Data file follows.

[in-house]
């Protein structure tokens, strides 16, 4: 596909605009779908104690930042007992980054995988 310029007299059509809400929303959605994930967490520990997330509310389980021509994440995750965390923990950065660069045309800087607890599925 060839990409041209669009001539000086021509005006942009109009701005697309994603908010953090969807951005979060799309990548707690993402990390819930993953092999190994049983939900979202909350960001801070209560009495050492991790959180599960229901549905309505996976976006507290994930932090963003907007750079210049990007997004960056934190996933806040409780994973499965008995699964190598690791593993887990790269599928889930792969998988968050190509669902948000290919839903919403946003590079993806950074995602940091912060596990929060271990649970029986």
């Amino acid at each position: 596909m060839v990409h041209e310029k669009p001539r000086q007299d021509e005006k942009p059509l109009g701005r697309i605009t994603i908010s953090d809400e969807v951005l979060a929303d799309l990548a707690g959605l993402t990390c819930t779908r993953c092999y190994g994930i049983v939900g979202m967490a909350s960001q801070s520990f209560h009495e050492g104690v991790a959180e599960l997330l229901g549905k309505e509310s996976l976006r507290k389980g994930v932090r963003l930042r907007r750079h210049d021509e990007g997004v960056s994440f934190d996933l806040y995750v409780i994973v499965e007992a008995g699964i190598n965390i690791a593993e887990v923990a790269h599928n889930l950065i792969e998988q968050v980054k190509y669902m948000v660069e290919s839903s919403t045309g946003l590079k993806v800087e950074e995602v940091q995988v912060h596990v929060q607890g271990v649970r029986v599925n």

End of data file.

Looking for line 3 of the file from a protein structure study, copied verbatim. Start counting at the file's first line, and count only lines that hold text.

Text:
């Amino acid at each position: 596909m060839v990409h041209e310029k669009p001539r000086q007299d021509e005006k942009p059509l109009g701005r697309i605009t994603i908010s953090d809400e969807v951005l979060a929303d799309l990548a707690g959605l993402t990390c819930t779908r993953c092999y190994g994930i049983v939900g979202m967490a909350s960001q801070s520990f209560h009495e050492g104690v991790a959180e599960l997330l229901g549905k309505e509310s996976l976006r507290k389980g994930v932090r963003l930042r907007r750079h210049d021509e990007g997004v960056s994440f934190d996933l806040y995750v409780i994973v499965e007992a008995g699964i190598n965390i690791a593993e887990v923990a790269h599928n889930l950065i792969e998988q968050v980054k190509y669902m948000v660069e290919s839903s919403t045309g946003l590079k993806v800087e950074e995602v940091q995988v912060h596990v929060q607890g271990v649970r029986v599925n």